Raising toddlers can be a handful. At the core of it, they’re basically like feisty mini-humans who can’t quite do things themselves but have the determination and tenacity to, well … do it anyway.
It’s a constant balance for parents to provide them with enough opportunities to flex their independence muscles while still keeping them safe – and not going insane in the process. A lot of patience is required, let’s just put it that way. One of the most helpful things I implemented with my daughters when they were toddlers was the Montessori-style approach to living. In a nutshell, this meant making their living environment as child-friendly and accessible as possible – setting them up for success. Founded by Dr Maria Montessori in the early 1900s, the approach emphasises the importance of self-directed learning and play.
So where to begin?
Cull the non-essentials
Many toddlers struggle to find things to play when their rooms are full of clutter. So one of the first things I did when I chose to embrace the Montessori way was to cull the excess stuff. By reducing the overflowing buckets of toys and streamlining the items offered for play on shelves, children feel less daunted and more able to pick an item for play. I, however, went a step further, rotating the toys – so I’d put half away for a month, and then swap them around. It meant fewer items were on view and more things actually got played with.
Bring things down to kid-height or buy lots of stools
Once I did a thorough declutter of the child-related things in our home, the next step was to consider the accessibility for a toddler. The idea is that they can get things for themselves, requiring less assistance from me. Where I could, I’d bring items down to a more child-friendly height, and I also purchased a few stools for areas like the kitchen and bathroom. Consider areas where food is stored and prepared – can they get their own bowl, plate, fork or spoon? Are they able to reach their favourite items to play with? Can they get to their water bottle or hat easily enough? As I made this slight accommodation, I found it really boosted their sense of independence, which was *lovely*. I’m sure the feeling of mastery boosted my girls sense of confidence, too.
Read more about toddlers:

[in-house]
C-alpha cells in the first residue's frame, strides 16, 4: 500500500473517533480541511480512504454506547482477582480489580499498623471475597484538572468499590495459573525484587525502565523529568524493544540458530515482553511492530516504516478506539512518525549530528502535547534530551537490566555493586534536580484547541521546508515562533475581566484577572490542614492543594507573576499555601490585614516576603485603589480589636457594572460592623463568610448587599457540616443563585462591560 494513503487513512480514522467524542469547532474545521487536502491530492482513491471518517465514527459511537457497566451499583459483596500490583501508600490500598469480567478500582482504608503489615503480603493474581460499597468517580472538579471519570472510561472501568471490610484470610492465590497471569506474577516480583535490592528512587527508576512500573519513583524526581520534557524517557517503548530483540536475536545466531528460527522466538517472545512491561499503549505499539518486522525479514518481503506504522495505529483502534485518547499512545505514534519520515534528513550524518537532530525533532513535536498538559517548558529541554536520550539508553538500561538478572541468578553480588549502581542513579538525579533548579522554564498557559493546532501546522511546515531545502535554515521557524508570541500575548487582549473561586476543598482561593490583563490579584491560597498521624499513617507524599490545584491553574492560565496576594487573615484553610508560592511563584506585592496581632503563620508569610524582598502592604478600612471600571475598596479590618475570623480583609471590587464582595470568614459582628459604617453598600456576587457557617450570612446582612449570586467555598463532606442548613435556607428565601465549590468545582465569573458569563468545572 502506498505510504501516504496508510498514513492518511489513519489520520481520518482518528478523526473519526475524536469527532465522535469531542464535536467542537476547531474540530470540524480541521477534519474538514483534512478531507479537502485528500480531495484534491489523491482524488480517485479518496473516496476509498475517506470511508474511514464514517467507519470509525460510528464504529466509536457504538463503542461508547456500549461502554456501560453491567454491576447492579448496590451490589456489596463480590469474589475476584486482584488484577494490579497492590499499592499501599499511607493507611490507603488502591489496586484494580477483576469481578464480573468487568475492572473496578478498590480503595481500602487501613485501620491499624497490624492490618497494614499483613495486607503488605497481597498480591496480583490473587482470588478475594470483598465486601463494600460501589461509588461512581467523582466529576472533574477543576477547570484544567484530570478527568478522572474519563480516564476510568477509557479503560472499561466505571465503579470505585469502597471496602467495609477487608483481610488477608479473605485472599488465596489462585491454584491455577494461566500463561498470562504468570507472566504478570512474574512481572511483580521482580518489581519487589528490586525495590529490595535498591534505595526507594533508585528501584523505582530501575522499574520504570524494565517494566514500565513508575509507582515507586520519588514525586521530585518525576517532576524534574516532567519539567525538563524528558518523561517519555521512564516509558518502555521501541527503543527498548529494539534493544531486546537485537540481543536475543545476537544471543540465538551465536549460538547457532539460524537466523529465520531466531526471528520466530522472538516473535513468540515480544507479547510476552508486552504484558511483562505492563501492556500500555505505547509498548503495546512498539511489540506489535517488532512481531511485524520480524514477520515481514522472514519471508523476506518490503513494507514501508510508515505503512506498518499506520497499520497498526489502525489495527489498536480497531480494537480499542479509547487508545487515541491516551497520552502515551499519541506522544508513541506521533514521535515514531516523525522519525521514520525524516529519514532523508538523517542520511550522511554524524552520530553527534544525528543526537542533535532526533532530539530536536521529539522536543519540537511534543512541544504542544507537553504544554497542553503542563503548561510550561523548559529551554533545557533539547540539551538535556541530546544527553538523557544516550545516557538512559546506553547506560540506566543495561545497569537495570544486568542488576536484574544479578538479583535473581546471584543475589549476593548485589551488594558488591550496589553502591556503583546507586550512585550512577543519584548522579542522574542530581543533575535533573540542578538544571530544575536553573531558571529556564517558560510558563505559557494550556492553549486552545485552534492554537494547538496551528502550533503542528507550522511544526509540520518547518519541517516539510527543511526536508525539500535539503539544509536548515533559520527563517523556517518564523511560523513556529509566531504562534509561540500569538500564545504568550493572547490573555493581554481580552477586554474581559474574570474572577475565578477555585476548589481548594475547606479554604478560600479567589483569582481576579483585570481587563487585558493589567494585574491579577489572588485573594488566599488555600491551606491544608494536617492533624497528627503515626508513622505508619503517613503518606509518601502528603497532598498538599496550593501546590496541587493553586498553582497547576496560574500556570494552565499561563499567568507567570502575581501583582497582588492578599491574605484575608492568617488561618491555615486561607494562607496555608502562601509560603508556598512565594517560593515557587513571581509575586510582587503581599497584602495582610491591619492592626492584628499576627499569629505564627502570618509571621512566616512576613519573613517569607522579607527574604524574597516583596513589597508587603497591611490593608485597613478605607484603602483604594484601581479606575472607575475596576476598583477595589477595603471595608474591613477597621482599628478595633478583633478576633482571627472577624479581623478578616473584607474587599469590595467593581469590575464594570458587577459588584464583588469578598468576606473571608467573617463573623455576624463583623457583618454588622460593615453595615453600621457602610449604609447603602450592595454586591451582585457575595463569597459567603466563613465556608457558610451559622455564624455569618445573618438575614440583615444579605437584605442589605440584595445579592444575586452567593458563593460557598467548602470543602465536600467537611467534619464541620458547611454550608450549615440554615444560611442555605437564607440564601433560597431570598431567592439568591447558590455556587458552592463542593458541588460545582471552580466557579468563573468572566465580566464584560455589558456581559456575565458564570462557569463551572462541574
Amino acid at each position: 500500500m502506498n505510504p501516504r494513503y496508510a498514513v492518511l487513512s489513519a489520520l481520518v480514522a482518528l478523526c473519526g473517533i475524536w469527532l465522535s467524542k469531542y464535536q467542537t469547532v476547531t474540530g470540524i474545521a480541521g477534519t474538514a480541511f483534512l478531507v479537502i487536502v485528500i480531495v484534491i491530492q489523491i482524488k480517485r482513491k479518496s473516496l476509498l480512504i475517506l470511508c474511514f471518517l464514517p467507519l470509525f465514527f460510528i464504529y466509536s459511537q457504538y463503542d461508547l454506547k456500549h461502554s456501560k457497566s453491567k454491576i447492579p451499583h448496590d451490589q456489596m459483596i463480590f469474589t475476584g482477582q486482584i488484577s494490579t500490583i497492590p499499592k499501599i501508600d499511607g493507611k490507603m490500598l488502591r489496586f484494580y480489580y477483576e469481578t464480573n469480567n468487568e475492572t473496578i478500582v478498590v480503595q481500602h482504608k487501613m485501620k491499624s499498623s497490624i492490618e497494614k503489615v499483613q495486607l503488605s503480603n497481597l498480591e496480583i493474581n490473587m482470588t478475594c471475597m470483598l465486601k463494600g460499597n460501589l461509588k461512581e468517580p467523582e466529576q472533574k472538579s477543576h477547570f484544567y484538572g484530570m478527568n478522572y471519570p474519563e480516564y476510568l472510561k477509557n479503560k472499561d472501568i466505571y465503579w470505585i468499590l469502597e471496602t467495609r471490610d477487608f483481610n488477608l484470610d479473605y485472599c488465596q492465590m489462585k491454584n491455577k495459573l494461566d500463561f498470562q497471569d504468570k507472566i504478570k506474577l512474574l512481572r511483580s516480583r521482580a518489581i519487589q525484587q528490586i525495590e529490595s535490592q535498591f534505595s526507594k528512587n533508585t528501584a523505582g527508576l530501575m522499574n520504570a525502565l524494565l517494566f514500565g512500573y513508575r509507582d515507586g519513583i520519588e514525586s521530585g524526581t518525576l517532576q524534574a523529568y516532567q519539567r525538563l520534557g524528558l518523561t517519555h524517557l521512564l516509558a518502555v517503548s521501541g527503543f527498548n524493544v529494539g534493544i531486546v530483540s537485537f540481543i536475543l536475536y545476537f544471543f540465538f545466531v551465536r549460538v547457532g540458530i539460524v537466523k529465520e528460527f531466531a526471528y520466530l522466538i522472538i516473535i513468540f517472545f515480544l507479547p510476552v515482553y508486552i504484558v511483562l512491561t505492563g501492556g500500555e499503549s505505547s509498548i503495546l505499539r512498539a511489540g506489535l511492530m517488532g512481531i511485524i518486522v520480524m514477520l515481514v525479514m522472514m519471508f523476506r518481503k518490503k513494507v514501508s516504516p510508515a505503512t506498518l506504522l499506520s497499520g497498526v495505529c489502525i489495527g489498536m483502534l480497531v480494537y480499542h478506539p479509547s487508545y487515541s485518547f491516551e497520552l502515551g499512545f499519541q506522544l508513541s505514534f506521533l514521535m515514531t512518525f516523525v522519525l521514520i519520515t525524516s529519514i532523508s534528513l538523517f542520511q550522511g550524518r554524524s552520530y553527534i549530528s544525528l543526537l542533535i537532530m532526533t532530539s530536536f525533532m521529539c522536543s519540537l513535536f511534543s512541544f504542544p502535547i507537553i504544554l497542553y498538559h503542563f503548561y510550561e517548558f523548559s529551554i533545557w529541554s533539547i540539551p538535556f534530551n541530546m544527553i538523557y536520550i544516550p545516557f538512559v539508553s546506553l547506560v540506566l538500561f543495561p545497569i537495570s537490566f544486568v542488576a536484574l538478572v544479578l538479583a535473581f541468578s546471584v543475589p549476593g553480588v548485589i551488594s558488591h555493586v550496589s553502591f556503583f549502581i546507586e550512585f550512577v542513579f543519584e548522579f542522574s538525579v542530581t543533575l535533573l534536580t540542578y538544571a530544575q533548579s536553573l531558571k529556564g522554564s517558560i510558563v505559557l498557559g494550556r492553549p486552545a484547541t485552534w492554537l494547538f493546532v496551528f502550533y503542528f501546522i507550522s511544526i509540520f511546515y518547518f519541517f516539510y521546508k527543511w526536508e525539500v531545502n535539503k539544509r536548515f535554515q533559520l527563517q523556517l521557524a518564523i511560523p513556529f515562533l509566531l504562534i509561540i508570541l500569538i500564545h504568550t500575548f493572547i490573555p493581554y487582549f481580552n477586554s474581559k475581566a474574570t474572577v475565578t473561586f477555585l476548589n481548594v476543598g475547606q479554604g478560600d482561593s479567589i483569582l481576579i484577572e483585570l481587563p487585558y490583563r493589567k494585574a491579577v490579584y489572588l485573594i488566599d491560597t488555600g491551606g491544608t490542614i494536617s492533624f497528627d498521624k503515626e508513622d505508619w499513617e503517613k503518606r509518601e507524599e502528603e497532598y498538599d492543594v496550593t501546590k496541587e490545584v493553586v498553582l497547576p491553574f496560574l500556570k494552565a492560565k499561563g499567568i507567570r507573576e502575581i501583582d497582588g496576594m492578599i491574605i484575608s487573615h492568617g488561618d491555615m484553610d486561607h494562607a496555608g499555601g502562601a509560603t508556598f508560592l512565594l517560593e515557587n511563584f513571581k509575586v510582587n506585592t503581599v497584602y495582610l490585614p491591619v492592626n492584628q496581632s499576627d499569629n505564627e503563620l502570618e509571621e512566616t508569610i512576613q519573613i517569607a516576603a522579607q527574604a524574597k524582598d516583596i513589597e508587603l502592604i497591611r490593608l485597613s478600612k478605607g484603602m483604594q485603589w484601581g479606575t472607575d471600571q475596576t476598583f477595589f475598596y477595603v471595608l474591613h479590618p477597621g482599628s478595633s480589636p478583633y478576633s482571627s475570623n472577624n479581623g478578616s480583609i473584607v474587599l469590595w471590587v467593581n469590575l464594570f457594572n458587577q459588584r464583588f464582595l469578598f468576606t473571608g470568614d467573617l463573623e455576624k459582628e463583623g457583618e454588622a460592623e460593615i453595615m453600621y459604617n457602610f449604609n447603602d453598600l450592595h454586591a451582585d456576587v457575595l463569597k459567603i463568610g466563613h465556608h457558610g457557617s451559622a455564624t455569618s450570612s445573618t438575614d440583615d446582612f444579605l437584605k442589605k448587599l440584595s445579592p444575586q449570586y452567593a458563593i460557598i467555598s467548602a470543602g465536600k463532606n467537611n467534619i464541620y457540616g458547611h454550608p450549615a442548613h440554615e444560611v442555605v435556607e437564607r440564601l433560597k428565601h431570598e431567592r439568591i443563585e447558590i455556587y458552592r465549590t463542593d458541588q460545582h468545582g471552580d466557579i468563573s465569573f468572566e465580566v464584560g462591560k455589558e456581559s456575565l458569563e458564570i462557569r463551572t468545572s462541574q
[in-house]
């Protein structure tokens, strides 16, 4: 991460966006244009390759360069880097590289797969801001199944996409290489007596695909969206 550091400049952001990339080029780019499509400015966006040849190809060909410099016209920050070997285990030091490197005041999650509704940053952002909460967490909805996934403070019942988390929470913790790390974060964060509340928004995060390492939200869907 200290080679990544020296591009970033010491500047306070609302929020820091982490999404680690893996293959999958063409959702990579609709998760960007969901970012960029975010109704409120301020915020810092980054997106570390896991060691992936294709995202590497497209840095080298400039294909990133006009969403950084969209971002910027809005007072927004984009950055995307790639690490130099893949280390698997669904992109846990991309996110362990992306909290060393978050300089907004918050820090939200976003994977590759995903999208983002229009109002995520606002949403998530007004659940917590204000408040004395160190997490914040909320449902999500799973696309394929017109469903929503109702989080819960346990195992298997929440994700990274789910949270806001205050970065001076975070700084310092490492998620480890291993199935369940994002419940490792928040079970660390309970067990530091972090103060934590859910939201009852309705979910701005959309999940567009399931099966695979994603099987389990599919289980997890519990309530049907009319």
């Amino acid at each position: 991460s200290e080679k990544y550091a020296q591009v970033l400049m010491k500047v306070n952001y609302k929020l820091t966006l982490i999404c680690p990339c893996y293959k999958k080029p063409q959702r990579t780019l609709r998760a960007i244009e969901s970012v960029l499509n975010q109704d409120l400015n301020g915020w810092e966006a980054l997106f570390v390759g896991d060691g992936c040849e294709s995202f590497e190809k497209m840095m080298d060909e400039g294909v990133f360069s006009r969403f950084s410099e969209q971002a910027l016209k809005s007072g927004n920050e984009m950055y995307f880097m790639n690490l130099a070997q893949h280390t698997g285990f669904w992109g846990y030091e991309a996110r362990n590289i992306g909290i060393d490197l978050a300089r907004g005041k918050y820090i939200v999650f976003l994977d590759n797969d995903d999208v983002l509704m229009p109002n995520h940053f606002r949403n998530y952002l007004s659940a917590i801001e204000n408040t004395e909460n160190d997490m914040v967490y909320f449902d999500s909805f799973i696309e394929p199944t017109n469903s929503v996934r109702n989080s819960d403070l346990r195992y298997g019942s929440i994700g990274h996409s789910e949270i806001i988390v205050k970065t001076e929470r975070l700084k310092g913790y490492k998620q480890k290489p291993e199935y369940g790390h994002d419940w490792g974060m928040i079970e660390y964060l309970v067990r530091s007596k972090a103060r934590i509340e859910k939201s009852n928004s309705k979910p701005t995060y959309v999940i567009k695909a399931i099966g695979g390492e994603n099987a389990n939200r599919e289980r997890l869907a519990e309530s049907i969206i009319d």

MORE Learning and Development
- Teaching your toddler to play independently (so you get a break!)
- If your child has a blankie or lovie this is what it means
- Actually, it’s not my job to entertain my toddler and I refuse to feel guilty
I’m fairly sure many toddlers think their wardrobe is their own personal dress-up box, made especially for them – know what I mean? Yep, countless clothing changes as they rifle through their clothes trying to find that one item. One thing I found helpful was to create simple and clear category labels for clothing in the wardrobe that enabled my fiercely independent toddlers to find the items they wanted, and also put them away (here’s hoping!). A quick browse online for clipart returned many suitable pictures to be printed off and added onto drawers in categories. I found this one less battle to have and also encouraged my girls to find the clothing they wanted to as they learned how to dress.
Consider the learning in day-to-day activities
Montessori teaching principles really emphasise the importance of children being given as many opportunities as possible to lead their own learning. There are learning experiences everywhere. Even in the mundane. I remember all too well the pressure I was feeling about having to provide every single source of entertainment for my toddlers. However, the truth is, there are many activities that are engaging for a toddler, which don’t require any money to be spent – or even involve toys at all! Some of my daughters’ favourite activities growing up were as simple as learning how to wash up dishes at the sink alongside me, spreading peanut butter on crackers, learning how to cut up fruit with a kid-safe knife and even hanging out the washing. While these seem like dull tasks, they all had the added bonus of teaching my children independence, too.
Remember, keep things simple. Toddlers don’t need much “stuff” – all they’re really trying to do is find their place in the world, and implementing these Montessori suggestions really can help. Embrace the enjoyment that a growing toddler can get from learning how to do something for themselves, and go along with their thirst for discovering things their own way. I have no doubt you’ll find the hard work (and patience-testing) worth it.